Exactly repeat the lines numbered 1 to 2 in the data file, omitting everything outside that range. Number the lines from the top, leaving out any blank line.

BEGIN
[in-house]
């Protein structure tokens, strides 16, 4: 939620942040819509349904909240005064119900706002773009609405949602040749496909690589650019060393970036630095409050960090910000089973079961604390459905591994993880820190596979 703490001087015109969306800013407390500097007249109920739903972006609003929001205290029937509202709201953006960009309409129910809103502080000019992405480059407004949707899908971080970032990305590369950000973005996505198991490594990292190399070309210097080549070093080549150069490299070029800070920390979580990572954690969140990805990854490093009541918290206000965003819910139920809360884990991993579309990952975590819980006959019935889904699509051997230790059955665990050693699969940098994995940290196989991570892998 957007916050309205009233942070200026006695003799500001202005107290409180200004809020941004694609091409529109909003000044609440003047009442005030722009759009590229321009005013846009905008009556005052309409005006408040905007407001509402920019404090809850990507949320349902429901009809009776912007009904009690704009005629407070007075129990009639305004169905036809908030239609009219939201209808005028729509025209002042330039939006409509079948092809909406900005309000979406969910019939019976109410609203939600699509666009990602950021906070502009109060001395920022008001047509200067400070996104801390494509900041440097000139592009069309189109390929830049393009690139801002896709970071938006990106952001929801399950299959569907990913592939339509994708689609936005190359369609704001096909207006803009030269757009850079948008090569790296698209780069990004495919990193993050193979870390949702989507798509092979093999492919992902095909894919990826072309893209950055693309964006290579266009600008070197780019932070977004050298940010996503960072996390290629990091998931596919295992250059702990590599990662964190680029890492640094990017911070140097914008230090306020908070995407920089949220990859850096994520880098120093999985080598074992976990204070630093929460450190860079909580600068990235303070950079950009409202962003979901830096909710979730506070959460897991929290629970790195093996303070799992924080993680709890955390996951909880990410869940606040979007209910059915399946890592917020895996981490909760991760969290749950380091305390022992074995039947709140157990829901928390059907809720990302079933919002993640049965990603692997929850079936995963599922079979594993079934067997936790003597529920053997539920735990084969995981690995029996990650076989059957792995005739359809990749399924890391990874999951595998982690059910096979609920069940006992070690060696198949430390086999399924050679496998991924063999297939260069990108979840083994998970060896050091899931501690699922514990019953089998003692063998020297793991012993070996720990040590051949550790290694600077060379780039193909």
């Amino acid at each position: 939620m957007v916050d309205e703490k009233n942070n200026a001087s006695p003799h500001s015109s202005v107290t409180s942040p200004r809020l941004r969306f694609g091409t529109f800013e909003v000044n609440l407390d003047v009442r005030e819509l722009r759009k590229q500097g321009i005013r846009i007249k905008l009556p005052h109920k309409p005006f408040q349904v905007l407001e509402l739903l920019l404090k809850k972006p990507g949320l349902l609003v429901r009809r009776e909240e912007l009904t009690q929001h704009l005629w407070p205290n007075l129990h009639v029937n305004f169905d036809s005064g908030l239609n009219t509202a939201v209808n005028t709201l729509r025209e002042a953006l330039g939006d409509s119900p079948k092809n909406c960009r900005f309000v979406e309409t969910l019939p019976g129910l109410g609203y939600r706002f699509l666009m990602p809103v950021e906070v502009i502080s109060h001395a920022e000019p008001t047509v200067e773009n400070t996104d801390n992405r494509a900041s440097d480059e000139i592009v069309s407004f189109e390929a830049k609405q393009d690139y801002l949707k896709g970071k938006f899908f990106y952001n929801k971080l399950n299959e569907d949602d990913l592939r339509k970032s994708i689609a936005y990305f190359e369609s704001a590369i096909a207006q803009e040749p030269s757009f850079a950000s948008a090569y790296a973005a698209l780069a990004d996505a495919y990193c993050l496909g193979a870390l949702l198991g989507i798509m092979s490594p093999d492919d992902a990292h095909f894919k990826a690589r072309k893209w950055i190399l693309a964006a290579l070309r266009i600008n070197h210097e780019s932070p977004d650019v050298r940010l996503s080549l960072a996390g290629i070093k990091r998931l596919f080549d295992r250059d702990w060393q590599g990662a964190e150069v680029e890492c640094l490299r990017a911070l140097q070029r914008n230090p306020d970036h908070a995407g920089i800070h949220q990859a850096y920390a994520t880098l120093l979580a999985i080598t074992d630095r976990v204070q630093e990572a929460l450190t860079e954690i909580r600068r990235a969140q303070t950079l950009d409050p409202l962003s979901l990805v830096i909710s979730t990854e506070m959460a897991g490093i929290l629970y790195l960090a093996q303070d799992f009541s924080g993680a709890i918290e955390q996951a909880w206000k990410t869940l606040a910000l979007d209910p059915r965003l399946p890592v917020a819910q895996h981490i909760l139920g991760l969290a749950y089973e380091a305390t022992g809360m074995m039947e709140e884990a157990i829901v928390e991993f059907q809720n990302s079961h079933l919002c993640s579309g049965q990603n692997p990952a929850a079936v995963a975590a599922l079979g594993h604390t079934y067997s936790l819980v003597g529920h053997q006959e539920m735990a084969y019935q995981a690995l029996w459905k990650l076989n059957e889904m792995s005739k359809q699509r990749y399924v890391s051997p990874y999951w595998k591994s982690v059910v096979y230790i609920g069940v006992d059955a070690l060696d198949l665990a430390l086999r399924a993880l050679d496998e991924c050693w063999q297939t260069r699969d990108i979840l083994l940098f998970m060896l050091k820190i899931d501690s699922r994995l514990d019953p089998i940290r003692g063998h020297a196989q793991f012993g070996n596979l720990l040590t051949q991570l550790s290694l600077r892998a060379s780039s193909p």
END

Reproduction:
[in-house]
């Protein structure tokens, strides 16, 4: 939620942040819509349904909240005064119900706002773009609405949602040749496909690589650019060393970036630095409050960090910000089973079961604390459905591994993880820190596979 703490001087015109969306800013407390500097007249109920739903972006609003929001205290029937509202709201953006960009309409129910809103502080000019992405480059407004949707899908971080970032990305590369950000973005996505198991490594990292190399070309210097080549070093080549150069490299070029800070920390979580990572954690969140990805990854490093009541918290206000965003819910139920809360884990991993579309990952975590819980006959019935889904699509051997230790059955665990050693699969940098994995940290196989991570892998 957007916050309205009233942070200026006695003799500001202005107290409180200004809020941004694609091409529109909003000044609440003047009442005030722009759009590229321009005013846009905008009556005052309409005006408040905007407001509402920019404090809850990507949320349902429901009809009776912007009904009690704009005629407070007075129990009639305004169905036809908030239609009219939201209808005028729509025209002042330039939006409509079948092809909406900005309000979406969910019939019976109410609203939600699509666009990602950021906070502009109060001395920022008001047509200067400070996104801390494509900041440097000139592009069309189109390929830049393009690139801002896709970071938006990106952001929801399950299959569907990913592939339509994708689609936005190359369609704001096909207006803009030269757009850079948008090569790296698209780069990004495919990193993050193979870390949702989507798509092979093999492919992902095909894919990826072309893209950055693309964006290579266009600008070197780019932070977004050298940010996503960072996390290629990091998931596919295992250059702990590599990662964190680029890492640094990017911070140097914008230090306020908070995407920089949220990859850096994520880098120093999985080598074992976990204070630093929460450190860079909580600068990235303070950079950009409202962003979901830096909710979730506070959460897991929290629970790195093996303070799992924080993680709890955390996951909880990410869940606040979007209910059915399946890592917020895996981490909760991760969290749950380091305390022992074995039947709140157990829901928390059907809720990302079933919002993640049965990603692997929850079936995963599922079979594993079934067997936790003597529920053997539920735990084969995981690995029996990650076989059957792995005739359809990749399924890391990874999951595998982690059910096979609920069940006992070690060696198949430390086999399924050679496998991924063999297939260069990108979840083994998970060896050091899931501690699922514990019953089998003692063998020297793991012993070996720990040590051949550790290694600077060379780039193909």